[Numpy-discussion] another discussion on numpy correlate (and convolution)

josef.pktd@gmai... josef.pktd@gmai...
Fri Feb 22 09:12:59 CST 2013


On Thu, Feb 21, 2013 at 1:00 PM, Pierre Haessig
<pierre.haessig@crans.org> wrote:
> Hi everybody,
>
> (just coming from a discussion on the performance of Matplotlib's
> (x)corr function which uses np.correlate)
>
> There have been already many discussions on how to compute
> (cross-)correlations of time-series in Python (like
> http://stackoverflow.com/questions/6991471/computing-cross-correlation-function).
> The discussion is spread between the various stakeholders (just to name
> some I've in mind : scipy, statsmodel, matplotlib, ...).
>
> There are basically 2 implementations : time-domain and frequency-domain
> (using fft + multiplication). My discussion is only on time-domain
> implementation. The key usecase which I feel is not well adressed today
> is when computing the (cross)correlation of two long timeseries on only
> a few lagpoints.
>
> For time-domain, one can either write its own implementation or rely on
> numpy.correlate. The latter rely on the fast C implementation
> _pyarray_correlate() in multiarraymodule.c
> (https://github.com/numpy/numpy/blob/master/numpy/core/src/multiarray/multiarraymodule.c#L1177)
>
> Now, the signature of this function is meant to accept one of three
> *computation modes* ('valid', 'same', 'full'). Thoses modes make a lot
> of sense when using this function in the context of convoluting two
> signals (say an "input array" and a "impulse response array"). In the
> context of computing the (cross)correlation of two long timeseries on
> only a few lagpoints, those computation modes are unadapted and
> potentially leads to huge computational and memory wastes
> (for example :
> https://github.com/matplotlib/matplotlib/blob/master/lib/matplotlib/axes.py#L4332).
>
>
>
> For some time, I was thinking the solution was to write a dedicated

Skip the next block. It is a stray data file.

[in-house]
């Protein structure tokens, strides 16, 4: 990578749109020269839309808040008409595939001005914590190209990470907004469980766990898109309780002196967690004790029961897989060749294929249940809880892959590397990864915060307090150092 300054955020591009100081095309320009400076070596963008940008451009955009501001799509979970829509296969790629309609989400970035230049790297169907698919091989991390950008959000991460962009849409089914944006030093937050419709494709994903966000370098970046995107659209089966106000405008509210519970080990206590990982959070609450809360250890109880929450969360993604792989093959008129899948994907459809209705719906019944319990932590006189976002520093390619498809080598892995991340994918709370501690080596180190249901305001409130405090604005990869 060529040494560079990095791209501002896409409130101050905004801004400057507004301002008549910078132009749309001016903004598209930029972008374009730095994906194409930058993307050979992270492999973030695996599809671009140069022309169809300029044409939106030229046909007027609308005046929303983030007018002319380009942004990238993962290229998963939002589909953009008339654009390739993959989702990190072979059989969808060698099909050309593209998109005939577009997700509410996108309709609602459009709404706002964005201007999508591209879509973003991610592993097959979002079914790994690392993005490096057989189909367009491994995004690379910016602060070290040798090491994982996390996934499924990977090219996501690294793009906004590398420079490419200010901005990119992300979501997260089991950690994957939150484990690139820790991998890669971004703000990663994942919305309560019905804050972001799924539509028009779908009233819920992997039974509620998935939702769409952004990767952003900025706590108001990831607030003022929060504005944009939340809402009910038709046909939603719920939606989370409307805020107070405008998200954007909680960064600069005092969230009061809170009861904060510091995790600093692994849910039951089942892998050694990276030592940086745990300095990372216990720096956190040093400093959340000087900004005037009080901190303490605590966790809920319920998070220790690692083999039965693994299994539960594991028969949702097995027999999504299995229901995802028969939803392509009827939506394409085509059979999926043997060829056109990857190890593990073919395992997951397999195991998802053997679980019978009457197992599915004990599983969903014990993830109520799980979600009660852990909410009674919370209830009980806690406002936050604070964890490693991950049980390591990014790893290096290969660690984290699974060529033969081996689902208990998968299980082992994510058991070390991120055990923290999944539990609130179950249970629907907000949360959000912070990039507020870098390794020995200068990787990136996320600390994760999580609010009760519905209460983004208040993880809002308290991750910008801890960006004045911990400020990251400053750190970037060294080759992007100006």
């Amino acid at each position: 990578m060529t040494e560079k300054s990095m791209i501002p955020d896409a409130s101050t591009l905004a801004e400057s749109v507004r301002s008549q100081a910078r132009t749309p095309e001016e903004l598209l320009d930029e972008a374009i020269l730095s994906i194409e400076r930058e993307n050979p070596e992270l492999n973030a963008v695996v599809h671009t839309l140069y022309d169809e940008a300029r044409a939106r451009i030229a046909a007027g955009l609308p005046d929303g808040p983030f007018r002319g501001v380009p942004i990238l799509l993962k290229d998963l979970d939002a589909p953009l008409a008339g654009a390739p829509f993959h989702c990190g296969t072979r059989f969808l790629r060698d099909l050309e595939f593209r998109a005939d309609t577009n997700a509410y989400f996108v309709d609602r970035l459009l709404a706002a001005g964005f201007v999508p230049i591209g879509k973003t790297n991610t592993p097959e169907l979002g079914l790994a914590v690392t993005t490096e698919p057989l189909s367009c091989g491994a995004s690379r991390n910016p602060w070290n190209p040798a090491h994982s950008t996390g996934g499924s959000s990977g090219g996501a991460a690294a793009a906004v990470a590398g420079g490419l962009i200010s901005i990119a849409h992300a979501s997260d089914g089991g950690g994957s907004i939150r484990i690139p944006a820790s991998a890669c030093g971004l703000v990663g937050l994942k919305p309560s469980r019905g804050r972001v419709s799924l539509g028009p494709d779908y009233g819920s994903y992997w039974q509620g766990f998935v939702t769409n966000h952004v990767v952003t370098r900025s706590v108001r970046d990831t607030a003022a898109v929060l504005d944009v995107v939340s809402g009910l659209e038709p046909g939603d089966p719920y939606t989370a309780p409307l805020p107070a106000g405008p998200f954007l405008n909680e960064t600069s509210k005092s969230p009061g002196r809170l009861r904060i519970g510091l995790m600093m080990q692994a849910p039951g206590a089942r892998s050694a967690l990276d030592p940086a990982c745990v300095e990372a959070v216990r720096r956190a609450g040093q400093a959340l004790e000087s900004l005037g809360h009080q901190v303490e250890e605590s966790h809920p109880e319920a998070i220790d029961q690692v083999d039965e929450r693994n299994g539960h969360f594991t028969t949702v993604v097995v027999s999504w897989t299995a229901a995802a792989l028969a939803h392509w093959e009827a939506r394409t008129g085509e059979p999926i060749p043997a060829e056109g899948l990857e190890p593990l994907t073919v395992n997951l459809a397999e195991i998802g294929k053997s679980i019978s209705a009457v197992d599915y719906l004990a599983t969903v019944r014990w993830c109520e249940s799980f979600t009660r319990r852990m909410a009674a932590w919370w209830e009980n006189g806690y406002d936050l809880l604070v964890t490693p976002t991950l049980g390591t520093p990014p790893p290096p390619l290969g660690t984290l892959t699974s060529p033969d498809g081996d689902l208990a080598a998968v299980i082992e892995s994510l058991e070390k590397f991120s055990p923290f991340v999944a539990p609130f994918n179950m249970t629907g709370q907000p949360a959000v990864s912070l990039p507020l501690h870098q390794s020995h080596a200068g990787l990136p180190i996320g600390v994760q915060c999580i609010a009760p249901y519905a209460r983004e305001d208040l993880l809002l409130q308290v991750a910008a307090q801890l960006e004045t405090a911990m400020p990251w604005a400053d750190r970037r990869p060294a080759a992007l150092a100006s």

> function in one of the stakeholder modules (but which ? statsmodel ?)
> but now I came to think numpy is the best place to put a change and this
> would quickly benefit to all stackeholders downstream.
>
> Indeed, I looked more carefully at the C _pyarray_correlate() function,
> and I've come to the conclusion that these three computation modes are
> an unnecessary restriction because the actual computation relies on a
> triple for loop
> (https://github.com/numpy/numpy/blob/master/numpy/core/src/multiarray/multiarraymodule.c#L1177)
> which boundaries are governed by two integers `n_left` and `n_right`
> instead of the three modes.
>
> Maybe I've misunderstood the inner-working of this function, but I've
> the feeling that the ability to set these two integers directly instead
> of just the mode would open up the possibility to compute the
> correlation on only a few lagpoints.
>
> I'm fully aware that changing the signature of such a core numpy is
> out-of-question but I've got the feeling that a reasonably small some
> code refactor might lift the longgoing problem of (cross-)correlation
> computation. The Python np.correlate would require two additional
> keywords -`n_left` and `n_right`)which would override the `mode`
> keyword. Only the C function would need some more care to keep good
> backward compatibility in case it's used externally.
>
>
>
> What do other people think ?

I think it's a good idea. I didn't look at the implementation details.

In statsmodels we also use explicit loops (x[lag:] * y[:lag]).sum(0)
at places where we expect that in most cases we only need a few
correlations (<10 or <20).
(the fft and correlate versions are mainly used where we expect or
need a large number or the full number of valid correlations)

Josef

>
> Best,
> Pierre
>
>
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